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How Macy’s Backstage could innovate off-price retail via mobile

Macy’s new Backstage concept pairs two of the hottest trends in retail – off-price stores that sell high-profile brands at a discount and mobile marketing – a strategy that could help it reach impulse buyers with location-based marketing.

Macy’s, a leader in mobile marketing, has said mobile marketing will be a part of the new business, which will open its first four locations in the New York area this fall. While off-price retail chains such as T.J. Maxx and Nordstrom Rack are growing, the space is ripe for a mobile upgrade as competition grows from mobile-first digital competitors such as Rue La La, Gilt and Zulily.

“Mobile shopping is a large part of the growth market for the retail experience as consumers research prices and products from their mobile phone,” said Sheryl Kingstone, Toronto-based research director for Yankee Group.

“Many discount retail apps are also very success in mobile such as flash sales apps One Kings lane, Gilt and Rue La La,” she said.

“Macy’ could use mobile pretty strategically to reach impulse buyers, especially targeting location-based marketing.”

The thrify shopper
Several years after the end of the Great Recession, many bricks-and-mortar retailers continue to experience lackluster same-store sales, forcing them to close stores. However, off-price chains such as T.J. Maxx and Nordstrom Rack are growing.

With consumers’ thrifty ways looking like they are going to hang around for a while, Macy’s is clearly looking to make a name for itself in this burgeoning space.


The Macy’s app can be used in stores

Macy’s has said Backstage is one of its key growth initiatives. The stores will average about 30,000 square feet and offer a mix of apparel, accessories and housewares.

Mobile shopping
Each Backstage store will include free Wi-Fi, which will make it easy for shoppers to compare prices online while in the stores. While Wi-Fi is increasingly common in stores, it is not yet a standard feature.

Macy’s is smart to support shoppers’ penchant for comparing prices, especially in a store that is promising to offer great values of between 20 and 80 percent off original prices for merchandise. Using their smartphones, shoppers can be sure they are getting the best price around.

Other than Wi-Fi, Macy’s has not provided any specific examples of how it will leverage mobile for Backstage but has made a point of saying it will be included in the mix.

“It will be an exciting shopping experience supported with compelling marketing, both traditional and mobile,” said Peter Sachse, Macy’s chief innovation and business development officer, in a statement about the opening of Backstage’s first four stores.

Surprise and delight
There are several ways that mobile marketing would make a lot of sense for Backstage.

One of Macy’s goals for the brand is surprise and delight customers with continuously updated and fresh merchandise. Mobile is a great way for Macy’s to keep shoppers in the know about the latest available merchandise as it hits the floor. This could be accomplished via a shopping application, text messaging and social media.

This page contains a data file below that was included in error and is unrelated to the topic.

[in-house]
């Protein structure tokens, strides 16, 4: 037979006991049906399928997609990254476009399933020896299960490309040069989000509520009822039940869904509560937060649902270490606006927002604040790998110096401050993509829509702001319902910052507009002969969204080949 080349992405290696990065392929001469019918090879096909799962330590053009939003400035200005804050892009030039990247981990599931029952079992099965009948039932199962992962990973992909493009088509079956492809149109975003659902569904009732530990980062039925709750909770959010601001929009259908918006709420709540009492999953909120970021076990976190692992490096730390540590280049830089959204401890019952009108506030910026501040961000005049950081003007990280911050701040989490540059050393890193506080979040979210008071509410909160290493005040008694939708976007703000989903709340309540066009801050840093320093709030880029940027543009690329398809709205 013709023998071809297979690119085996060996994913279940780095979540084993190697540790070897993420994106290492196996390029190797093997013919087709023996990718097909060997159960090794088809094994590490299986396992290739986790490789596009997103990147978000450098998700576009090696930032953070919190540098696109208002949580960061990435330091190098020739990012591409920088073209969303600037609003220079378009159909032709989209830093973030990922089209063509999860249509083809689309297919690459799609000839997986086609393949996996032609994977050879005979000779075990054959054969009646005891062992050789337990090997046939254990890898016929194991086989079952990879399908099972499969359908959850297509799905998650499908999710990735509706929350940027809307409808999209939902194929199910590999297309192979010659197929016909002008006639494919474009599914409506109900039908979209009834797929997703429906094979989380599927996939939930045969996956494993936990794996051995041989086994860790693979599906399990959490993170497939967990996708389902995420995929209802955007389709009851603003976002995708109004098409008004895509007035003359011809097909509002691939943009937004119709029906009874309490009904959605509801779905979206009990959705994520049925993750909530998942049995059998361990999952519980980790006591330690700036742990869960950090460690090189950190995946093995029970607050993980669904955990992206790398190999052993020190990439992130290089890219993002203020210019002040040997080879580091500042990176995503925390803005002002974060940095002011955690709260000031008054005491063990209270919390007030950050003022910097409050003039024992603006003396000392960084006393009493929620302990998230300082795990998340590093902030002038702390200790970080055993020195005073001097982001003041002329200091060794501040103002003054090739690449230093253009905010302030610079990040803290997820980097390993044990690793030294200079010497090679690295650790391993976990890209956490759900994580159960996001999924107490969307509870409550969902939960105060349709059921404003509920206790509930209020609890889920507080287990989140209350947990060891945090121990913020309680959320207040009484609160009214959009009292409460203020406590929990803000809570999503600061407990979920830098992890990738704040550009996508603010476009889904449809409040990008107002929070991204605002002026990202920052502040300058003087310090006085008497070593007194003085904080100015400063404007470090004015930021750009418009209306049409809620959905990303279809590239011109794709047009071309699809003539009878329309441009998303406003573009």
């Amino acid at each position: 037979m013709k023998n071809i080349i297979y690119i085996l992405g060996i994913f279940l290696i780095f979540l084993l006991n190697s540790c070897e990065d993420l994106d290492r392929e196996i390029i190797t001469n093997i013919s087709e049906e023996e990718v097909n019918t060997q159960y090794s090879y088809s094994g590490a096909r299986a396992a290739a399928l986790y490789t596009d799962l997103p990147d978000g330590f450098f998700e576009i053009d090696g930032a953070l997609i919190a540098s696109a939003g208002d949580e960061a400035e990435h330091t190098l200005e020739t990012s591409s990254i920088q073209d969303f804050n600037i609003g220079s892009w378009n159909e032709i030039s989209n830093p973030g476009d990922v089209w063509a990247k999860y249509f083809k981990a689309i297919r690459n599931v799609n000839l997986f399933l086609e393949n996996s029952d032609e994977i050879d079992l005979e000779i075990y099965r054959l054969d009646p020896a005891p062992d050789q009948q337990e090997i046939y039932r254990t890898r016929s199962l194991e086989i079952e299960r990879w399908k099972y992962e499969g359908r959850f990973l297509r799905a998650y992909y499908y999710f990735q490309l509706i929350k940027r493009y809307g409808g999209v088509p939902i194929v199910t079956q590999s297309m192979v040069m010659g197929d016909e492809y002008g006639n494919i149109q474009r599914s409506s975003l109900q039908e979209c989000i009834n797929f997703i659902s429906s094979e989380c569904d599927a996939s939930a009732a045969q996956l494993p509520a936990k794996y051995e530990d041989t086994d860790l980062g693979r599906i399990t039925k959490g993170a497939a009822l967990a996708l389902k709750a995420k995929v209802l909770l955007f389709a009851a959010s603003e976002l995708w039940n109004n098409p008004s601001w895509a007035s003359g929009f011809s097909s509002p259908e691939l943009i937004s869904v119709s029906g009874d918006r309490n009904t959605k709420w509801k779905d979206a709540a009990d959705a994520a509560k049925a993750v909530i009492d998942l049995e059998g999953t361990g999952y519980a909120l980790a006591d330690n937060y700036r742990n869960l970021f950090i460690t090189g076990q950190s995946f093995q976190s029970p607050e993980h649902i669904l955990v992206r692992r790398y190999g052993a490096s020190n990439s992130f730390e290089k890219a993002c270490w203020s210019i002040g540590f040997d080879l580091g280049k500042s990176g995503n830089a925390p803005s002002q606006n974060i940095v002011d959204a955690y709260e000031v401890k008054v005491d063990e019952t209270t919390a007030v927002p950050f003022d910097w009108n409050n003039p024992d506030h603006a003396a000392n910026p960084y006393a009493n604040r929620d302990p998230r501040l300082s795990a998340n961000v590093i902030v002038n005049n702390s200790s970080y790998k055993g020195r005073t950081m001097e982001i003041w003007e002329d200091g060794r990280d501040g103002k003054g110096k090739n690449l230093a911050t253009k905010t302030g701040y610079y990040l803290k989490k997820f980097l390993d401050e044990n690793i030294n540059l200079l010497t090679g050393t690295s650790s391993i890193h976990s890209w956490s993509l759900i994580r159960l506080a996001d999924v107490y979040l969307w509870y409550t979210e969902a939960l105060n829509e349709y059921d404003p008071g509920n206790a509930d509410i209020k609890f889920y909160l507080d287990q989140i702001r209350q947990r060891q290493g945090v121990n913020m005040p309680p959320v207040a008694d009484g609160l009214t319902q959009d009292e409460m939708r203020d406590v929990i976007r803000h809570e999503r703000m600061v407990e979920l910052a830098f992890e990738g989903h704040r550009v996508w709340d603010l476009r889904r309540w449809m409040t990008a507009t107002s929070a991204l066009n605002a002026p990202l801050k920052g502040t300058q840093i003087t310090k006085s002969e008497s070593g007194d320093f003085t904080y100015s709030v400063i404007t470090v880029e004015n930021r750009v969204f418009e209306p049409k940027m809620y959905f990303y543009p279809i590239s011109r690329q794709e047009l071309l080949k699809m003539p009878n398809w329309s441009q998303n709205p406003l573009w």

If Backstage gets its own loyalty program, then mobile could also help Macy’s personalize merchandise updates so shoppers only hear about categories they are interested in.

Building customer relationships
Some sort of mobile-based customer relationship management program would make a lot of sense for Backstage since Macy’s has said the new store concept will not be driven by promotional events and Macy’s coupons will not be accepted.

As promotions are often a popular way of bringing customers back into stores, the lack of such events for Backstage means it will need another way to build an ongoing relationship with customers, something mobile is adept at.

Taking an overly promotional stance on mobile is one of the few missteps the retailer has made, as this approach has hampered its ability to build meaningful relationships with mobile users.

Macy’s clearly has the experience in leveraging mobile to engage the in-store shopper.

For example, a recent update to its app enables users to sort items by what is available at a nearby store, a move geared toward those who prefer to purchase from the app and pick up in-store. Macy’s also rolled out iBeacons to all stores this past fall, enabling it to engage with customers on a hyperlocal level.

However, in terms of driving mcommerce sales, Backstage will find itself going up against the likes of Rue La La and Gilt in trying to appeal to the mobile-savvy price-conscious shoppers. Because these retailers are digital-only, they are among the most innovative when it comes to mcommerce.

For example, earlier this year, Gilt updated its mobile app to let “insider” members enjoy free early access to shop Gilt sales, eliminating the need to redeem points. “Select” members shop five minutes before sale begins while “premier” members get a 15-minute head start and “noir” members a half-hour head start.

At Rue La La, users now can get notified when items in their carts are about to sell out so they do not miss out on that must-have score.

“Macy’s is a leader in embracing mobile,” Ms. Kingstone said. “I hope they would make it a key piece of the marketing mix.”

Final Take
Chantal Tode is senior editor on Mobile Commerce Daily, New York